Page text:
I keep thinking my updates will be brief, but so far it is not to be. It would appear I have a few things to say! Here’s another long one, but if you don’t feel like reading, you may want to focus on some of the cool pics and videos.
If week 2 was slow and relaxed beach time, week 3 has been the complete opposite. On the move through the Andes as I made my way North towards the Colombian border crossing. When I updated last week, I talked about loud and inconsiderate people. Well the universe has certainly given me a big dose of noise this week. Wednesday we continued through the mountains, and arrived in Banos. We checked into a clean hostel on the main square. The next morning at 6:45 am, a 7-piece band began playing, right below my hostel window! And not even a good band at that! This was followed by fireworks and other explosions. Friday and Saturday mornings, it was parades and fireworks. Sunday, no parades, but a tremendous amount of activity and door slamming and alarms going off beginning at 6 am. Now I just have to laugh, because the universe is evidently sending me a message. What it is ain’t exactly clear, but I can certainly hear it!
I am usually pretty good at going with the flow, but sometimes I get edgy or anxious when things are not going to plan. Little things, like waiting 15 minutes for coffee in the morning, or having a 7-piece band outside my window, or things being consistently done ass backwards (I know….suspend judgment), or how complicated things get if you ask for something a little different. I keep having to remind myself that I’m not in Kansas anymore, that everything moves at a different speed, and that they have their own ways of doing things. I have to keep reminding myself that I do not necessarily create the flow; rather I must simply allow myself to connect to it, whatever and wherever it is. My work in progress continues.
The trip through the mountains into Banos was another very cool drive, in, through, and around various peaks and valleys. Because of the rich, volcanic soil, there are many vertical farms actually running up the mountain/volcano sides. Banos is at about 6,000 feet nestled into a valley, at the base of the active Turgurahua volcano. Really orderly, friendly, safe-feeling little town where people take pride in their surroundings. Lots of stuff to do here…rafting, biking, hang gliding, zip lining, bungee jumping, natural volcano fed hot springs, waterfalls, jungle trips, etc.
Thursday turned out to be one of the best days I have had in a very long time. I took a jungle tour around Puyo, about 90 minutes east of Banos, where the mountains end and the jungle begins. This is also where the rivers from Ecuador (and also Peru, and Colombia) flow into Brazil to form the Amazon River, which then flows out to the Atlantic. Interesting facts about the Amazon River…it is about 6,400 km. long, and used to flow in the opposite direction (from East to West) before the formation of the Andes/Sierra mountains, thousands of years ago.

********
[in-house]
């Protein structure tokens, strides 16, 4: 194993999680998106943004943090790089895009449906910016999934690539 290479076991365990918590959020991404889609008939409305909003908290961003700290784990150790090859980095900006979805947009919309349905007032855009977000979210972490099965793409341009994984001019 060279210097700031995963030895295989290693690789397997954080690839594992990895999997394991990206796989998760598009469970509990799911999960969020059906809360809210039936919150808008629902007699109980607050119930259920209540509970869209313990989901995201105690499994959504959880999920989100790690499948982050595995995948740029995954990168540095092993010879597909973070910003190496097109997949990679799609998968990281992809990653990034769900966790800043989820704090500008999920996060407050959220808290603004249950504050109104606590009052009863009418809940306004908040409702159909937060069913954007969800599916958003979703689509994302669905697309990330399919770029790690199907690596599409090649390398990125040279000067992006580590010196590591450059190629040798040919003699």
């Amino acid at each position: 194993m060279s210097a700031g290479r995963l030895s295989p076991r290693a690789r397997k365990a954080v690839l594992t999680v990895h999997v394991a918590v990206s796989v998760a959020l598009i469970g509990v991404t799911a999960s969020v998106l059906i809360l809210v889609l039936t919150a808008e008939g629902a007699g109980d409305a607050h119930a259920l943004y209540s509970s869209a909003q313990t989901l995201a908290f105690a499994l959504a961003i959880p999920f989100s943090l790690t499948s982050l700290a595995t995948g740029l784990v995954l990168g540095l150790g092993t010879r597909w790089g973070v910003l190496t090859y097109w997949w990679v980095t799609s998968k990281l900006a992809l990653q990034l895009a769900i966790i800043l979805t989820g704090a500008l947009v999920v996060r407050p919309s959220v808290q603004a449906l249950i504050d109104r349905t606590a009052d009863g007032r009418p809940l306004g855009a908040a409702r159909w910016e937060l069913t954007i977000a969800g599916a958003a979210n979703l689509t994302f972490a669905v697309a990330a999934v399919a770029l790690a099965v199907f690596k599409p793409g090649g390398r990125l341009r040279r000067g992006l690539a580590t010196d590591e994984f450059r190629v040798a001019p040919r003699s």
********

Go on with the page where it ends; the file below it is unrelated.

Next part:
Our guide, Ruma (whose real name was Richard I found out later…never quite understood this) spent 20 years living in the jungle with no electricity or running water. This dude really was the king of the jungle in every sense of the word. Our first stop was a rescued animal sanctuary…lots of monkeys who had been rescued from various situations. They are so very human when you study them carefully. One took a special interest in me and we stared at each other for awhile, then he curled up and covered his eyes, which I thought was quite rude!
Then a 45-minute hike into the jungle. Ruma would stop every few minutes and show us things. For example, leaves when you crumple them release a substance that helps asthma. Or mud from a river bank that is good for the skin. I asked him what he might suggest for a cut on my leg. He walked up to a tree, sliced the bark, collected the resin, and rubbed it on my cut. They refer to it as sangue de dragone (dragon’s blood). He also showed us a very different looking tree (the Devil’s Penis) that can actually move itself several feet in any direction by extending its above-ground roots!
We arrived at a secluded mountain waterfall and pool (Ola Vida). I have never seen anything like it…simply breathtaking. I jumped in, and then under the waterfall until I was behind it. I looked up and could see the water falling just in front of me. I looked down and saw a rainbow. I looked through and I could see a misty version of the outside world. In some meditations and therapy, they talk about going to your safe place. This waterfall oasis will be that place for me.